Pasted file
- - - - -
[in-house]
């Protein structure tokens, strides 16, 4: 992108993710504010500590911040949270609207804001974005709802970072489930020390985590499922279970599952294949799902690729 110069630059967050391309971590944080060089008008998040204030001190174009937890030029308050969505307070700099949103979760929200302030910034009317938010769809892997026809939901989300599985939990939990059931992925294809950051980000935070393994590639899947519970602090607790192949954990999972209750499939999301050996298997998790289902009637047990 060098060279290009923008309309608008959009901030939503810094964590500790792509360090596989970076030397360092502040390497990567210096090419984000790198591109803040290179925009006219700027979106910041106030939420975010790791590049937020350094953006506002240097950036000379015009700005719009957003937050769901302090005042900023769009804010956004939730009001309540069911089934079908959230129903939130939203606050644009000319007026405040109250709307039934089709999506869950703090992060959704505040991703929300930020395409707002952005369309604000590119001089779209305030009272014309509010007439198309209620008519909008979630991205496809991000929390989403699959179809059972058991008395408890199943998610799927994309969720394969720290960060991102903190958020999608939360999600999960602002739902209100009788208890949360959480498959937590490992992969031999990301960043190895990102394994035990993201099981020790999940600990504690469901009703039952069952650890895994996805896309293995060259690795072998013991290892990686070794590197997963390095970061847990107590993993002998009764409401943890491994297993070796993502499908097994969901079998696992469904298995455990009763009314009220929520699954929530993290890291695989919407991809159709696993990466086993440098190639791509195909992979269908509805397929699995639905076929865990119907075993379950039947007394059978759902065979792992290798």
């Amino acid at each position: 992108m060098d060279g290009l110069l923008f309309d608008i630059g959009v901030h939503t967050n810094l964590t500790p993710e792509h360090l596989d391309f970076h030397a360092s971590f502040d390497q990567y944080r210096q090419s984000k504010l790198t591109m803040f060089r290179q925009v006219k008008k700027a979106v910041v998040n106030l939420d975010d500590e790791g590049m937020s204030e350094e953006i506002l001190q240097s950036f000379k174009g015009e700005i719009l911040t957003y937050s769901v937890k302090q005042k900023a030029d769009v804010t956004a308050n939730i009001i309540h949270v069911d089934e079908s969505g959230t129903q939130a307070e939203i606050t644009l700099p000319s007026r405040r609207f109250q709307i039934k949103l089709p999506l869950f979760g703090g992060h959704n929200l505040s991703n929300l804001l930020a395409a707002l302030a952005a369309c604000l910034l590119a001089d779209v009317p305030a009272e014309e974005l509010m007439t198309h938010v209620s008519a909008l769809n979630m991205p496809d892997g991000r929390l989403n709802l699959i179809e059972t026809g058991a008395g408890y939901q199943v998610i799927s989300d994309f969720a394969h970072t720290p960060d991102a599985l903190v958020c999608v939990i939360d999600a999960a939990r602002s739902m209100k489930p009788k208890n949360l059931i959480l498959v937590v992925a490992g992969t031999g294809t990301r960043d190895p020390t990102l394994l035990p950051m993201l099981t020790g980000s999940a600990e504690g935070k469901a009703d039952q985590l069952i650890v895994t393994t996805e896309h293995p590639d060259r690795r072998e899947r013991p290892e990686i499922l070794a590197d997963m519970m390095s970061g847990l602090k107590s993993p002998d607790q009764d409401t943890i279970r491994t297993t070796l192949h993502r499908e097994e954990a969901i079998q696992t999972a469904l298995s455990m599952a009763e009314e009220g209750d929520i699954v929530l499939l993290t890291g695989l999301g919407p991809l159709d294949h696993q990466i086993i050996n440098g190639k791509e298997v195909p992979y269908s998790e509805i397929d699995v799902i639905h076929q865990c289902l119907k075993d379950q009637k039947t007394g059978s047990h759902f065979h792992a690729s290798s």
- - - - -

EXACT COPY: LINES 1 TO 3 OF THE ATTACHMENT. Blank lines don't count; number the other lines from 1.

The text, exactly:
[in-house]
């Protein structure tokens, strides 16, 4: 992108993710504010500590911040949270609207804001974005709802970072489930020390985590499922279970599952294949799902690729 110069630059967050391309971590944080060089008008998040204030001190174009937890030029308050969505307070700099949103979760929200302030910034009317938010769809892997026809939901989300599985939990939990059931992925294809950051980000935070393994590639899947519970602090607790192949954990999972209750499939999301050996298997998790289902009637047990 060098060279290009923008309309608008959009901030939503810094964590500790792509360090596989970076030397360092502040390497990567210096090419984000790198591109803040290179925009006219700027979106910041106030939420975010790791590049937020350094953006506002240097950036000379015009700005719009957003937050769901302090005042900023769009804010956004939730009001309540069911089934079908959230129903939130939203606050644009000319007026405040109250709307039934089709999506869950703090992060959704505040991703929300930020395409707002952005369309604000590119001089779209305030009272014309509010007439198309209620008519909008979630991205496809991000929390989403699959179809059972058991008395408890199943998610799927994309969720394969720290960060991102903190958020999608939360999600999960602002739902209100009788208890949360959480498959937590490992992969031999990301960043190895990102394994035990993201099981020790999940600990504690469901009703039952069952650890895994996805896309293995060259690795072998013991290892990686070794590197997963390095970061847990107590993993002998009764409401943890491994297993070796993502499908097994969901079998696992469904298995455990009763009314009220929520699954929530993290890291695989919407991809159709696993990466086993440098190639791509195909992979269908509805397929699995639905076929865990119907075993379950039947007394059978759902065979792992290798």
């Amino acid at each position: 992108m060098d060279g290009l110069l923008f309309d608008i630059g959009v901030h939503t967050n810094l964590t500790p993710e792509h360090l596989d391309f970076h030397a360092s971590f502040d390497q990567y944080r210096q090419s984000k504010l790198t591109m803040f060089r290179q925009v006219k008008k700027a979106v910041v998040n106030l939420d975010d500590e790791g590049m937020s204030e350094e953006i506002l001190q240097s950036f000379k174009g015009e700005i719009l911040t957003y937050s769901v937890k302090q005042k900023a030029d769009v804010t956004a308050n939730i009001i309540h949270v069911d089934e079908s969505g959230t129903q939130a307070e939203i606050t644009l700099p000319s007026r405040r609207f109250q709307i039934k949103l089709p999506l869950f979760g703090g992060h959704n929200l505040s991703n929300l804001l930020a395409a707002l302030a952005a369309c604000l910034l590119a001089d779209v009317p305030a009272e014309e974005l509010m007439t198309h938010v209620s008519a909008l769809n979630m991205p496809d892997g991000r929390l989403n709802l699959i179809e059972t026809g058991a008395g408890y939901q199943v998610i799927s989300d994309f969720a394969h970072t720290p960060d991102a599985l903190v958020c999608v939990i939360d999600a999960a939990r602002s739902m209100k489930p009788k208890n949360l059931i959480l498959v937590v992925a490992g992969t031999g294809t990301r960043d190895p020390t990102l394994l035990p950051m993201l099981t020790g980000s999940a600990e504690g935070k469901a009703d039952q985590l069952i650890v895994t393994t996805e896309h293995p590639d060259r690795r072998e899947r013991p290892e990686i499922l070794a590197d997963m519970m390095s970061g847990l602090k107590s993993p002998d607790q009764d409401t943890i279970r491994t297993t070796l192949h993502r499908e097994e954990a969901i079998q696992t999972a469904l298995s455990m599952a009763e009314e009220g209750d929520i699954v929530l499939l993290t890291g695989l999301g919407p991809l159709d294949h696993q990466i086993i050996n440098g190639k791509e298997v195909p992979y269908s998790e509805i397929d699995v799902i639905h076929q865990c289902l119907k075993d379950q009637k039947t007394g059978s047990h759902f065979h792992a690729s290798s």